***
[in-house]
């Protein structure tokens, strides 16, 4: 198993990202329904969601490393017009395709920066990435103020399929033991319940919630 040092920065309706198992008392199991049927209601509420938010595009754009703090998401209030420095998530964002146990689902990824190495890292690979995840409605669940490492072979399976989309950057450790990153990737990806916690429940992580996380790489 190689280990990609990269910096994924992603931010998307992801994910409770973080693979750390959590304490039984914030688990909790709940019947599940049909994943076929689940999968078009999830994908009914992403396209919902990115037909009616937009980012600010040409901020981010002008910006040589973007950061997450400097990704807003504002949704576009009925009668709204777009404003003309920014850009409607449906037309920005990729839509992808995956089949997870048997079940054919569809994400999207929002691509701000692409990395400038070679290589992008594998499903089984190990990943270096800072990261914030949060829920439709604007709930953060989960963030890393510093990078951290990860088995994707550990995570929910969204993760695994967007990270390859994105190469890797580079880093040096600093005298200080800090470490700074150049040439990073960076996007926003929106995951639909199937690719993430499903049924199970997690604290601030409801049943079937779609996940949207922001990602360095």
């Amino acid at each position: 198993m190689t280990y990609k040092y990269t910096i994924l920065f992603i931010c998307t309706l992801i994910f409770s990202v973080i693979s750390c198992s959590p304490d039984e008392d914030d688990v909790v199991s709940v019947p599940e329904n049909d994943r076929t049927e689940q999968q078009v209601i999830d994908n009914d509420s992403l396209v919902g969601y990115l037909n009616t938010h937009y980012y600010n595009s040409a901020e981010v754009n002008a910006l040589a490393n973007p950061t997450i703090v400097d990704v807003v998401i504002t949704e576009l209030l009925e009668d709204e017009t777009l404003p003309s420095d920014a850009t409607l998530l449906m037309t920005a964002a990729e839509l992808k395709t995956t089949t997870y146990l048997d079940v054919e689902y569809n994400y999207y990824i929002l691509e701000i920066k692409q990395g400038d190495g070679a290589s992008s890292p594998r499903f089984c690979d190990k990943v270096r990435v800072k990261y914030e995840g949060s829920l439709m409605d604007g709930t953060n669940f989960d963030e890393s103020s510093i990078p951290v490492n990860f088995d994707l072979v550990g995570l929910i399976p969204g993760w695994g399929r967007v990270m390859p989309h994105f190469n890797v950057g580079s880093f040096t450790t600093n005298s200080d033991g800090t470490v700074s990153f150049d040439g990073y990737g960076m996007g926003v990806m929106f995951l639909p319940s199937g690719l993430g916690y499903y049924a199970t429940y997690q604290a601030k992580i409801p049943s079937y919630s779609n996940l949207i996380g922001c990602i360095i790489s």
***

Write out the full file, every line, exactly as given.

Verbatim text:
[in-house]
């Protein structure tokens, strides 16, 4: 198993990202329904969601490393017009395709920066990435103020399929033991319940919630 040092920065309706198992008392199991049927209601509420938010595009754009703090998401209030420095998530964002146990689902990824190495890292690979995840409605669940490492072979399976989309950057450790990153990737990806916690429940992580996380790489 190689280990990609990269910096994924992603931010998307992801994910409770973080693979750390959590304490039984914030688990909790709940019947599940049909994943076929689940999968078009999830994908009914992403396209919902990115037909009616937009980012600010040409901020981010002008910006040589973007950061997450400097990704807003504002949704576009009925009668709204777009404003003309920014850009409607449906037309920005990729839509992808995956089949997870048997079940054919569809994400999207929002691509701000692409990395400038070679290589992008594998499903089984190990990943270096800072990261914030949060829920439709604007709930953060989960963030890393510093990078951290990860088995994707550990995570929910969204993760695994967007990270390859994105190469890797580079880093040096600093005298200080800090470490700074150049040439990073960076996007926003929106995951639909199937690719993430499903049924199970997690604290601030409801049943079937779609996940949207922001990602360095």
């Amino acid at each position: 198993m190689t280990y990609k040092y990269t910096i994924l920065f992603i931010c998307t309706l992801i994910f409770s990202v973080i693979s750390c198992s959590p304490d039984e008392d914030d688990v909790v199991s709940v019947p599940e329904n049909d994943r076929t049927e689940q999968q078009v209601i999830d994908n009914d509420s992403l396209v919902g969601y990115l037909n009616t938010h937009y980012y600010n595009s040409a901020e981010v754009n002008a910006l040589a490393n973007p950061t997450i703090v400097d990704v807003v998401i504002t949704e576009l209030l009925e009668d709204e017009t777009l404003p003309s420095d920014a850009t409607l998530l449906m037309t920005a964002a990729e839509l992808k395709t995956t089949t997870y146990l048997d079940v054919e689902y569809n994400y999207y990824i929002l691509e701000i920066k692409q990395g400038d190495g070679a290589s992008s890292p594998r499903f089984c690979d190990k990943v270096r990435v800072k990261y914030e995840g949060s829920l439709m409605d604007g709930t953060n669940f989960d963030e890393s103020s510093i990078p951290v490492n990860f088995d994707l072979v550990g995570l929910i399976p969204g993760w695994g399929r967007v990270m390859p989309h994105f190469n890797v950057g580079s880093f040096t450790t600093n005298s200080d033991g800090t470490v700074s990153f150049d040439g990073y990737g960076m996007g926003v990806m929106f995951l639909p319940s199937g690719l993430g916690y499903y049924a199970t429940y997690q604290a601030k992580i409801p049943s079937y919630s779609n996940l949207i996380g922001c990602i360095i790489s």